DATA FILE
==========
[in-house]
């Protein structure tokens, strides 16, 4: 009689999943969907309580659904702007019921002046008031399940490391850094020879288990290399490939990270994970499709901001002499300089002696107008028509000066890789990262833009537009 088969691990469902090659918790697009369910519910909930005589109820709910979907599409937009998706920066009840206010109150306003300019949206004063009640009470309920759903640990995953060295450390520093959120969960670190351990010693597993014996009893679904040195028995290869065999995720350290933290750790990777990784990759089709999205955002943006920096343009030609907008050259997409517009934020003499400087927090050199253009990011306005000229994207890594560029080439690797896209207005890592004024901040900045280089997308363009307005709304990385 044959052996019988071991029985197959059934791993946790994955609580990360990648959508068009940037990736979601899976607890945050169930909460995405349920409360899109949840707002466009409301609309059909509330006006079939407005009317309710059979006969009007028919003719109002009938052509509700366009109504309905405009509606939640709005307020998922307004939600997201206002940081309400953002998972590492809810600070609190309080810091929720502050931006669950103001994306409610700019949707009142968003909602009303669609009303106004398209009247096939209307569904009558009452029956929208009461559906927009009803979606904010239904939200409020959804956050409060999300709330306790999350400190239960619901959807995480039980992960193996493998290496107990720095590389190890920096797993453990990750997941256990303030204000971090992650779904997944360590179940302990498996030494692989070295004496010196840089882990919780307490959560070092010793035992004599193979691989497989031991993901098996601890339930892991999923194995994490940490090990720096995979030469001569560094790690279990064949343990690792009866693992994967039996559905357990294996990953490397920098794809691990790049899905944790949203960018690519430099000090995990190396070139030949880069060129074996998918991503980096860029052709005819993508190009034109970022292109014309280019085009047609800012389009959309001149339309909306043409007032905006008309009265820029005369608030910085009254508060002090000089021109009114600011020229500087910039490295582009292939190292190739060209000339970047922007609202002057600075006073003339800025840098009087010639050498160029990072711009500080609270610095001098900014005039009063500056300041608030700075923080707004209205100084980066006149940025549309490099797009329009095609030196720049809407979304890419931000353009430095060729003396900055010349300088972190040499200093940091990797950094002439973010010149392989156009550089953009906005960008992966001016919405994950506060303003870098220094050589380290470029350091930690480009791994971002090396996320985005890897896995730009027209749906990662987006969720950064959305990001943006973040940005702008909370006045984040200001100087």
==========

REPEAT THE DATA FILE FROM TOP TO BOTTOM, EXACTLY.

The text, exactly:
[in-house]
């Protein structure tokens, strides 16, 4: 009689999943969907309580659904702007019921002046008031399940490391850094020879288990290399490939990270994970499709901001002499300089002696107008028509000066890789990262833009537009 088969691990469902090659918790697009369910519910909930005589109820709910979907599409937009998706920066009840206010109150306003300019949206004063009640009470309920759903640990995953060295450390520093959120969960670190351990010693597993014996009893679904040195028995290869065999995720350290933290750790990777990784990759089709999205955002943006920096343009030609907008050259997409517009934020003499400087927090050199253009990011306005000229994207890594560029080439690797896209207005890592004024901040900045280089997308363009307005709304990385 044959052996019988071991029985197959059934791993946790994955609580990360990648959508068009940037990736979601899976607890945050169930909460995405349920409360899109949840707002466009409301609309059909509330006006079939407005009317309710059979006969009007028919003719109002009938052509509700366009109504309905405009509606939640709005307020998922307004939600997201206002940081309400953002998972590492809810600070609190309080810091929720502050931006669950103001994306409610700019949707009142968003909602009303669609009303106004398209009247096939209307569904009558009452029956929208009461559906927009009803979606904010239904939200409020959804956050409060999300709330306790999350400190239960619901959807995480039980992960193996493998290496107990720095590389190890920096797993453990990750997941256990303030204000971090992650779904997944360590179940302990498996030494692989070295004496010196840089882990919780307490959560070092010793035992004599193979691989497989031991993901098996601890339930892991999923194995994490940490090990720096995979030469001569560094790690279990064949343990690792009866693992994967039996559905357990294996990953490397920098794809691990790049899905944790949203960018690519430099000090995990190396070139030949880069060129074996998918991503980096860029052709005819993508190009034109970022292109014309280019085009047609800012389009959309001149339309909306043409007032905006008309009265820029005369608030910085009254508060002090000089021109009114600011020229500087910039490295582009292939190292190739060209000339970047922007609202002057600075006073003339800025840098009087010639050498160029990072711009500080609270610095001098900014005039009063500056300041608030700075923080707004209205100084980066006149940025549309490099797009329009095609030196720049809407979304890419931000353009430095060729003396900055010349300088972190040499200093940091990797950094002439973010010149392989156009550089953009906005960008992966001016919405994950506060303003870098220094050589380290470029350091930690480009791994971002090396996320985005890897896995730009027209749906990662987006969720950064959305990001943006973040940005702008909370006045984040200001100087």